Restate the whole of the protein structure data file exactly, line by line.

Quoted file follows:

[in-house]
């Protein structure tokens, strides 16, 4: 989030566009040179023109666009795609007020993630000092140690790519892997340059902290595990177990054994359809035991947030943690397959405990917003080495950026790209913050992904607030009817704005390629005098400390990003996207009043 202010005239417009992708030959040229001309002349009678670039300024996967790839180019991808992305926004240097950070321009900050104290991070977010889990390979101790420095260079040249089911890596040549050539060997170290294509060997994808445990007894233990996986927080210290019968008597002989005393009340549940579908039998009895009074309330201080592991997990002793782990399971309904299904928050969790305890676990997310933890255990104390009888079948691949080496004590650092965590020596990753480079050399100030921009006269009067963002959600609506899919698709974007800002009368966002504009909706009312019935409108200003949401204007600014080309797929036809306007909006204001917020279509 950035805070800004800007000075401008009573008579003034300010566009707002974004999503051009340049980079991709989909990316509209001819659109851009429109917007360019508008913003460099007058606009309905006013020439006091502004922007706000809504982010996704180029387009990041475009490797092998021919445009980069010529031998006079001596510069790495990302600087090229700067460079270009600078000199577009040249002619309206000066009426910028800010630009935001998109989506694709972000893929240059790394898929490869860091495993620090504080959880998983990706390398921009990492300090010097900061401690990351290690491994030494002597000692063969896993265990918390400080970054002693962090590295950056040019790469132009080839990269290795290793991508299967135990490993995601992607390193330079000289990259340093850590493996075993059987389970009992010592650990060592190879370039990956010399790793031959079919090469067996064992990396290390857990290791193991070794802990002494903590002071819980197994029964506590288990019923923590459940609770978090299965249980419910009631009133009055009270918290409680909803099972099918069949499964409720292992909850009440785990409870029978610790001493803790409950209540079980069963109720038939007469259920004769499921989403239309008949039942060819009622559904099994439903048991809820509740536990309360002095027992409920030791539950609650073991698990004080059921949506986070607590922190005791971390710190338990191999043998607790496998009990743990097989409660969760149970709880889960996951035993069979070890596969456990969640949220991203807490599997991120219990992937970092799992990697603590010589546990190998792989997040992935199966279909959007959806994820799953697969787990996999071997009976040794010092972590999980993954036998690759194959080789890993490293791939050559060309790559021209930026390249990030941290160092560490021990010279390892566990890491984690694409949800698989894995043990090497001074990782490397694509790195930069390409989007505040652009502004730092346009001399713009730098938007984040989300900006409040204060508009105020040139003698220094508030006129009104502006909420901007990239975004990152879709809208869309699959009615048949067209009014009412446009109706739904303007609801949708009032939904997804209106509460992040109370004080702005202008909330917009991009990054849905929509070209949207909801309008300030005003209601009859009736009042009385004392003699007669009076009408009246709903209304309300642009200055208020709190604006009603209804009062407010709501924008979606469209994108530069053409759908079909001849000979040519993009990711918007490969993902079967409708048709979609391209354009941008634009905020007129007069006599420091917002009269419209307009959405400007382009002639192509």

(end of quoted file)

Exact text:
[in-house]
């Protein structure tokens, strides 16, 4: 989030566009040179023109666009795609007020993630000092140690790519892997340059902290595990177990054994359809035991947030943690397959405990917003080495950026790209913050992904607030009817704005390629005098400390990003996207009043 202010005239417009992708030959040229001309002349009678670039300024996967790839180019991808992305926004240097950070321009900050104290991070977010889990390979101790420095260079040249089911890596040549050539060997170290294509060997994808445990007894233990996986927080210290019968008597002989005393009340549940579908039998009895009074309330201080592991997990002793782990399971309904299904928050969790305890676990997310933890255990104390009888079948691949080496004590650092965590020596990753480079050399100030921009006269009067963002959600609506899919698709974007800002009368966002504009909706009312019935409108200003949401204007600014080309797929036809306007909006204001917020279509 950035805070800004800007000075401008009573008579003034300010566009707002974004999503051009340049980079991709989909990316509209001819659109851009429109917007360019508008913003460099007058606009309905006013020439006091502004922007706000809504982010996704180029387009990041475009490797092998021919445009980069010529031998006079001596510069790495990302600087090229700067460079270009600078000199577009040249002619309206000066009426910028800010630009935001998109989506694709972000893929240059790394898929490869860091495993620090504080959880998983990706390398921009990492300090010097900061401690990351290690491994030494002597000692063969896993265990918390400080970054002693962090590295950056040019790469132009080839990269290795290793991508299967135990490993995601992607390193330079000289990259340093850590493996075993059987389970009992010592650990060592190879370039990956010399790793031959079919090469067996064992990396290390857990290791193991070794802990002494903590002071819980197994029964506590288990019923923590459940609770978090299965249980419910009631009133009055009270918290409680909803099972099918069949499964409720292992909850009440785990409870029978610790001493803790409950209540079980069963109720038939007469259920004769499921989403239309008949039942060819009622559904099994439903048991809820509740536990309360002095027992409920030791539950609650073991698990004080059921949506986070607590922190005791971390710190338990191999043998607790496998009990743990097989409660969760149970709880889960996951035993069979070890596969456990969640949220991203807490599997991120219990992937970092799992990697603590010589546990190998792989997040992935199966279909959007959806994820799953697969787990996999071997009976040794010092972590999980993954036998690759194959080789890993490293791939050559060309790559021209930026390249990030941290160092560490021990010279390892566990890491984690694409949800698989894995043990090497001074990782490397694509790195930069390409989007505040652009502004730092346009001399713009730098938007984040989300900006409040204060508009105020040139003698220094508030006129009104502006909420901007990239975004990152879709809208869309699959009615048949067209009014009412446009109706739904303007609801949708009032939904997804209106509460992040109370004080702005202008909330917009991009990054849905929509070209949207909801309008300030005003209601009859009736009042009385004392003699007669009076009408009246709903209304309300642009200055208020709190604006009603209804009062407010709501924008979606469209994108530069053409759908079909001849000979040519993009990711918007490969993902079967409708048709979609391209354009941008634009905020007129007069006599420091917002009269419209307009959405400007382009002639192509």